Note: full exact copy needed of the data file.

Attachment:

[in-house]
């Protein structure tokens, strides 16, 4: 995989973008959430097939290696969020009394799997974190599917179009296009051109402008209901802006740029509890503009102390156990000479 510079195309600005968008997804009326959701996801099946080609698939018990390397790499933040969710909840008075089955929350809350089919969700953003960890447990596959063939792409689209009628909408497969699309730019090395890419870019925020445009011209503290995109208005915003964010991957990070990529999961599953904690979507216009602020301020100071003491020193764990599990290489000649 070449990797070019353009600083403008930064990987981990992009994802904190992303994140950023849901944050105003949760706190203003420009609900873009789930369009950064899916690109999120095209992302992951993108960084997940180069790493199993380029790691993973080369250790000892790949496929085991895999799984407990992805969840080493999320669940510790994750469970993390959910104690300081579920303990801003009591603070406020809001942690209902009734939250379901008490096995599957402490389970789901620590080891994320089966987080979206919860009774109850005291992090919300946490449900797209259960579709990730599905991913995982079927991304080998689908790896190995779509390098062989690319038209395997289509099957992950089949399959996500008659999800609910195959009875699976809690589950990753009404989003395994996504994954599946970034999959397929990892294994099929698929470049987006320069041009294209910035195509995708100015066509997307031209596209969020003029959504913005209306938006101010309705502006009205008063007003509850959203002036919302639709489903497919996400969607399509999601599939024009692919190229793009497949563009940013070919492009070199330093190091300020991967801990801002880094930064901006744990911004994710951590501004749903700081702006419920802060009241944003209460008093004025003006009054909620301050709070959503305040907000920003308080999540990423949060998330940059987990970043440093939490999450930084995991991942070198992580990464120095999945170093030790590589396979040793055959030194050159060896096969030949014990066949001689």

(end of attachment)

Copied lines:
[in-house]
């Protein structure tokens, strides 16, 4: 995989973008959430097939290696969020009394799997974190599917179009296009051109402008209901802006740029509890503009102390156990000479 510079195309600005968008997804009326959701996801099946080609698939018990390397790499933040969710909840008075089955929350809350089919969700953003960890447990596959063939792409689209009628909408497969699309730019090395890419870019925020445009011209503290995109208005915003964010991957990070990529999961599953904690979507216009602020301020100071003491020193764990599990290489000649 070449990797070019353009600083403008930064990987981990992009994802904190992303994140950023849901944050105003949760706190203003420009609900873009789930369009950064899916690109999120095209992302992951993108960084997940180069790493199993380029790691993973080369250790000892790949496929085991895999799984407990992805969840080493999320669940510790994750469970993390959910104690300081579920303990801003009591603070406020809001942690209902009734939250379901008490096995599957402490389970789901620590080891994320089966987080979206919860009774109850005291992090919300946490449900797209259960579709990730599905991913995982079927991304080998689908790896190995779509390098062989690319038209395997289509099957992950089949399959996500008659999800609910195959009875699976809690589950990753009404989003395994996504994954599946970034999959397929990892294994099929698929470049987006320069041009294209910035195509995708100015066509997307031209596209969020003029959504913005209306938006101010309705502006009205008063007003509850959203002036919302639709489903497919996400969607399509999601599939024009692919190229793009497949563009940013070919492009070199330093190091300020991967801990801002880094930064901006744990911004994710951590501004749903700081702006419920802060009241944003209460008093004025003006009054909620301050709070959503305040907000920003308080999540990423949060998330940059987990970043440093939490999450930084995991991942070198992580990464120095999945170093030790590589396979040793055959030194050159060896096969030949014990066949001689």